A feeling of nostalgia seems to have taken over me. While flipping through the pages of my class XI English textbook called “Snapshots”, I came across a chapter that has inspired me quite significantly with its simplistic storytelling. A striking feature of this story is the sheer ease with which the author has portrayed a multitude of emotions, right from betrayal to melancholy, and everything in between. The story by Marga Minco, a Dutch journalist, reiterates the fact that dwelling in the past only ends up adding to the emotional turmoil a person might be going through in his/her life.
The story further brings to light that as soon as we accept something and move on in life, the better we’re bound to feel. Accepting something not only makes us feel better emotionally, it also helps us to concentrate on the opportunities that might come our way in the not-so-distant future.
“The Address” by Marga Minco narrates the story of a lady (possibly the author herself), who, after losing her entire family in the Holocaust, returns to ‘the address’ in order to collect all her family’s possessions that the author’s mother had left with Mrs Dorling, a non-Jewish lady, before leaving her homeland.
After the war was over, the author went to Mrs Dorling’s house to collect all her past possessions, but to her surprise, Mrs Dorling refused to recognize her. In a second attempt, the author rings the doorbell of Mrs Dorling’s house, only to be welcomed by her daughter. She offered her a cup of tea and asked her to wait for Mrs Dorling. As the author observed the room, she saw the cups and other utensils her mother had left with Mrs Dorling. She also came across the tablecloth with burn marks on it. She left the house without waiting for Mrs Dorling to return.
‘The Address’ by Marga Minco throws light on a multitude of human emotions. On her first visit to 46, Marconi Street (Mrs Dorling’s house), the author was given a cold shoulder by Mrs Dorling. This act of Mrs Dorling is enough to tell us that the author’s mother was betrayed by Mrs Dorling.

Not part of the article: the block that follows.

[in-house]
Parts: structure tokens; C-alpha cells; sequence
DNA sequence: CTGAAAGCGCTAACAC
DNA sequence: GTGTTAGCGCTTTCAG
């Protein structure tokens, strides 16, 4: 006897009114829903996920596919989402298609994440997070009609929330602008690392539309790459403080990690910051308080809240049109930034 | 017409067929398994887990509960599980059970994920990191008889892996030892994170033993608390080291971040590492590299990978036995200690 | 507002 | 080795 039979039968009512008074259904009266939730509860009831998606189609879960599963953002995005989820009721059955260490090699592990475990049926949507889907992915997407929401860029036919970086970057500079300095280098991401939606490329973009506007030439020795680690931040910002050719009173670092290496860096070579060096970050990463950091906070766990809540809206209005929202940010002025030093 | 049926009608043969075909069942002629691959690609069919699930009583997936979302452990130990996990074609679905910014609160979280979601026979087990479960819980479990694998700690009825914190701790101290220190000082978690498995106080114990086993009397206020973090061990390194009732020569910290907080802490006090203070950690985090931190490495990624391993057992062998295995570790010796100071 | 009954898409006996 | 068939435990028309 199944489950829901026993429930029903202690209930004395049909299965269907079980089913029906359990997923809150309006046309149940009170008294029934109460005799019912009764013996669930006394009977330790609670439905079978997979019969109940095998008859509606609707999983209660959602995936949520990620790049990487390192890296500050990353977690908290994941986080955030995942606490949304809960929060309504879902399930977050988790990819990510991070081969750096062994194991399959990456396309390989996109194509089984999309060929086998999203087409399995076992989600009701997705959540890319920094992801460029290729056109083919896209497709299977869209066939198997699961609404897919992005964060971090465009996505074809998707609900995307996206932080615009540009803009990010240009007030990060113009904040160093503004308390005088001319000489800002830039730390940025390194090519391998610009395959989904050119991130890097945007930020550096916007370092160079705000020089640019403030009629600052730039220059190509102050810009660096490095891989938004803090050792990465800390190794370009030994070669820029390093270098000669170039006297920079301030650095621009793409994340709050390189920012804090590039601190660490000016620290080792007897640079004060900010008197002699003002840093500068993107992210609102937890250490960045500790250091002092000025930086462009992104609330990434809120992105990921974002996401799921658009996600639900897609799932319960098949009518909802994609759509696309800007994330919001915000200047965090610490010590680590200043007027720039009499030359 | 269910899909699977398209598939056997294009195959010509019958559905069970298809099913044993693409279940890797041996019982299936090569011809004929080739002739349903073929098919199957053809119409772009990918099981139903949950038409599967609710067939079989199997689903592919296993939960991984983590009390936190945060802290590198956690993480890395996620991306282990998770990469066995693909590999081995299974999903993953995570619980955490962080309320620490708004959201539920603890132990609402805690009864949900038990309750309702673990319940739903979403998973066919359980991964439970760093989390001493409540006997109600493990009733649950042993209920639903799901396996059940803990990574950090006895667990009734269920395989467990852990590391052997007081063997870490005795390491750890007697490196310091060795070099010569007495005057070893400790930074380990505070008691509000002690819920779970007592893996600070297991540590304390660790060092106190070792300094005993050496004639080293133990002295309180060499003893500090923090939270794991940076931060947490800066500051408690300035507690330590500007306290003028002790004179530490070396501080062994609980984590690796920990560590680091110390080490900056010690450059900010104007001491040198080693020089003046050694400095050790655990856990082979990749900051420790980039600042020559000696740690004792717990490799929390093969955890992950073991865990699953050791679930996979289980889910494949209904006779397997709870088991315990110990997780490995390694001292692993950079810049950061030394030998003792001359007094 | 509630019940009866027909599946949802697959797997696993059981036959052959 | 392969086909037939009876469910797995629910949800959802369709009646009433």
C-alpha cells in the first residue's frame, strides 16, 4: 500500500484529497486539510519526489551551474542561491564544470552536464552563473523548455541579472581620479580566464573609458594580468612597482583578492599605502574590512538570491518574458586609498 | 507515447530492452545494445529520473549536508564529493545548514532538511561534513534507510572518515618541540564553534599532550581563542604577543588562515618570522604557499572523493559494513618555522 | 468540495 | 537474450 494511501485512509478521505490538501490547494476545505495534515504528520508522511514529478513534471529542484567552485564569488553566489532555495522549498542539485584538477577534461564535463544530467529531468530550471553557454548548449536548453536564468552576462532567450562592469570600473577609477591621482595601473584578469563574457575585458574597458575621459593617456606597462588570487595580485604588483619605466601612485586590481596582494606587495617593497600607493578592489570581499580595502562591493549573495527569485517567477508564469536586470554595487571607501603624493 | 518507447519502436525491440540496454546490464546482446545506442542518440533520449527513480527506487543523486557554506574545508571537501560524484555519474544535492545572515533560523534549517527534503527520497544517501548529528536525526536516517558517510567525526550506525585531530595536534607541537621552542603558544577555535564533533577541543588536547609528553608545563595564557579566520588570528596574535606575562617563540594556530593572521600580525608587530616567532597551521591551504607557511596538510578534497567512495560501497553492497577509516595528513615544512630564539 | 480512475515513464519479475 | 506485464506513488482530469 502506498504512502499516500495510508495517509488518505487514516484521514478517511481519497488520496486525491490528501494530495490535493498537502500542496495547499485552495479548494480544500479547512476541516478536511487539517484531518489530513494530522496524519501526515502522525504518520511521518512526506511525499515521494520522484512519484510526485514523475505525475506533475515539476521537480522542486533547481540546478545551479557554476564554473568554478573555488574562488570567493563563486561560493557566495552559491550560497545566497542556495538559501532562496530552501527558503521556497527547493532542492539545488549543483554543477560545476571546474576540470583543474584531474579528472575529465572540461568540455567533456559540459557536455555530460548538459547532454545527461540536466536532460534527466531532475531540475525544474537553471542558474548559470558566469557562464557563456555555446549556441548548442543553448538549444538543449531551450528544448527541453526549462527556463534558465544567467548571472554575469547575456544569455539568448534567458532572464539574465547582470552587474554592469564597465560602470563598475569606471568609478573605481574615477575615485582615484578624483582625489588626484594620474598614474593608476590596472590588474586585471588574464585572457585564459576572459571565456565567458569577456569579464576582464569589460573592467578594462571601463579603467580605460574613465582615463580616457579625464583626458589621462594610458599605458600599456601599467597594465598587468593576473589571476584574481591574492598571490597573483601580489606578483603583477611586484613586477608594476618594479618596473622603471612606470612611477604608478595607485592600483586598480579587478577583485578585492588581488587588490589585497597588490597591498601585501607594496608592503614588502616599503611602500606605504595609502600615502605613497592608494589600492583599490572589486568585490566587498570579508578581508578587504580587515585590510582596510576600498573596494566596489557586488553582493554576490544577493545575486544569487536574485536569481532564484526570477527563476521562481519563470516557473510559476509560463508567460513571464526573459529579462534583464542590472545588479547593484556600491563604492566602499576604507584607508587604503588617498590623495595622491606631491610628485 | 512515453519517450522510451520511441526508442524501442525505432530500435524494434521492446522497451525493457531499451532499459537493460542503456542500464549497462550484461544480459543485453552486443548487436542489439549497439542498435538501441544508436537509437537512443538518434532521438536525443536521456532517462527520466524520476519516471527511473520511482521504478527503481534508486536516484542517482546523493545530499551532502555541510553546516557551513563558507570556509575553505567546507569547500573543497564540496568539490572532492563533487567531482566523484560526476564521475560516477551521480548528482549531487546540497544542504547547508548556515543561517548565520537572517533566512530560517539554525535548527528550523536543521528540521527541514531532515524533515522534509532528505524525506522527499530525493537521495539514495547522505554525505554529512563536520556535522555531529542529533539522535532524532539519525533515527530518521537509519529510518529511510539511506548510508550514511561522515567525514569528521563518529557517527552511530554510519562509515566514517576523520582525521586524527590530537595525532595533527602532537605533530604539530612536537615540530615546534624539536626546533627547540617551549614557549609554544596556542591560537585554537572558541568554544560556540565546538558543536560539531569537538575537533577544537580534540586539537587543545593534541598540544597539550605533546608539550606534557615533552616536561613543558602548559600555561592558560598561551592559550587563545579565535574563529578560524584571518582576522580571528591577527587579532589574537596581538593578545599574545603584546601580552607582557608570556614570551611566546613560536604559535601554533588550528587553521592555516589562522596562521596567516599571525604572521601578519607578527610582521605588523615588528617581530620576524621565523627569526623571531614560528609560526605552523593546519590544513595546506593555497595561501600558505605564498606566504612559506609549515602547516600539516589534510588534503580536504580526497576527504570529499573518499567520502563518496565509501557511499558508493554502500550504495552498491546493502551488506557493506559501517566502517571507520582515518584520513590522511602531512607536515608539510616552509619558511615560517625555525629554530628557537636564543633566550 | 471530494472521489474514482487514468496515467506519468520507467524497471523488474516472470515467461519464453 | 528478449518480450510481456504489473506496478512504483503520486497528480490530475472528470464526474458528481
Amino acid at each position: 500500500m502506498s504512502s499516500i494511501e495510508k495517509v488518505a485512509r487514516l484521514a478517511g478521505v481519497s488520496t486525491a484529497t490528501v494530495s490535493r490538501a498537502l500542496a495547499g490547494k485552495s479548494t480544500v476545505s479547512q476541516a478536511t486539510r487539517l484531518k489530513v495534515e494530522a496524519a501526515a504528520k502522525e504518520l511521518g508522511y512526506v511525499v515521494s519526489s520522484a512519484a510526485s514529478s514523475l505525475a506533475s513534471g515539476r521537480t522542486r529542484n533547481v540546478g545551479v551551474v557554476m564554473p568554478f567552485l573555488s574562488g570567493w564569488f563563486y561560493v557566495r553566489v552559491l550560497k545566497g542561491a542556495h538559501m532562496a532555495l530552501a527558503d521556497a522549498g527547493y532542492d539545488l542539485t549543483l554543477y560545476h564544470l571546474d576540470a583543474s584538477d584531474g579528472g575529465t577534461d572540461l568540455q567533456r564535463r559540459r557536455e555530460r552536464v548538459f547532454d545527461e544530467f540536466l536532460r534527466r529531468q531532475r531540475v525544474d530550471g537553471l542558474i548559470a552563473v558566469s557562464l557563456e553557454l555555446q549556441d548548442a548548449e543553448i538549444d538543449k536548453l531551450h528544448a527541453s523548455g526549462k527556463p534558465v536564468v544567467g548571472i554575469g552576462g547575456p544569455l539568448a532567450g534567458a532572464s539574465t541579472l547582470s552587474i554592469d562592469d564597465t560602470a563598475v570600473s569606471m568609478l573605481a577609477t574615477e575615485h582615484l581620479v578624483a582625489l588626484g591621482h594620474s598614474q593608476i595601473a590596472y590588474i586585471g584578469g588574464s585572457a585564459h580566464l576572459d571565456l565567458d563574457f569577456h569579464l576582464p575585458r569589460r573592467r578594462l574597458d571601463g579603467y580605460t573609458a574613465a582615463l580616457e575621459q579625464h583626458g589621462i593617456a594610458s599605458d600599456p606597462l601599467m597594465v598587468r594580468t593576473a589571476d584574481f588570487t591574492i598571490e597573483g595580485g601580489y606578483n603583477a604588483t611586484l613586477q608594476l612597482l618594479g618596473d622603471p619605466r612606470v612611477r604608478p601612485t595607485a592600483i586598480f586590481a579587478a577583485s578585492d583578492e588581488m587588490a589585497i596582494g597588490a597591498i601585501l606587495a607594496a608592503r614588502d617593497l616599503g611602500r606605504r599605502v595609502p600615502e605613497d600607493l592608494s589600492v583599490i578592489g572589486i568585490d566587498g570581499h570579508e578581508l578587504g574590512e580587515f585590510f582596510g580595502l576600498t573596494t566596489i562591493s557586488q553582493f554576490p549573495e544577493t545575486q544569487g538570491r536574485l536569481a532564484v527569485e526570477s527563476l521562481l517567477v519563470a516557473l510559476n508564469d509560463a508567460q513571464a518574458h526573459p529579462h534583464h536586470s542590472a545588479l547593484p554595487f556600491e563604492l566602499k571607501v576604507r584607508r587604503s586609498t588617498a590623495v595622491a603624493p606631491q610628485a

The author, on the other hand, was being overpowered by emotional turmoil and sadness after Mrs Dorling hadn’t recognized her. After being treated unpleasantly by Mrs Dorling on her very first visit to the house, the author developed an awful impression of Mrs Dorling. To her, she was a thief who had refused to recognize her as she didn’t want to return the possessions that the author’s mother had left behind.
On her second visit, the author was welcomed by Mrs Dorling’s daughter, who, unlike her mother, asked the author to come in and even offered her a cup of tea. The author, while running her eyes around the house, saw a few things her mother had left with Mrs Dorling. She also observed that Mrs Dorling’s daughter loves those possessions quite dearly and is proud of possessing them. In the end, the author decided against taking her possessions along as she felt that all these possessions would remind her of her family members who had died during the course of the war.
The story clearly brings to light the fact that holding onto the past can be an extremely painful exercise. It goes without saying that forgetting the moments and the experiences that torment you can be a really daunting task, but once you accept your past wholeheartedly, you tend to get a big weight off your back. The author, despite being attached to memories of her past, had the courage to leave them behind in order to make a fresh beginning.
“The Address” by Marga Minco is indeed an inspiring story which sheds an adequate amount of light on the importance of letting things go. It further reiterates that both past and future are illusions, and all we have with us is the present.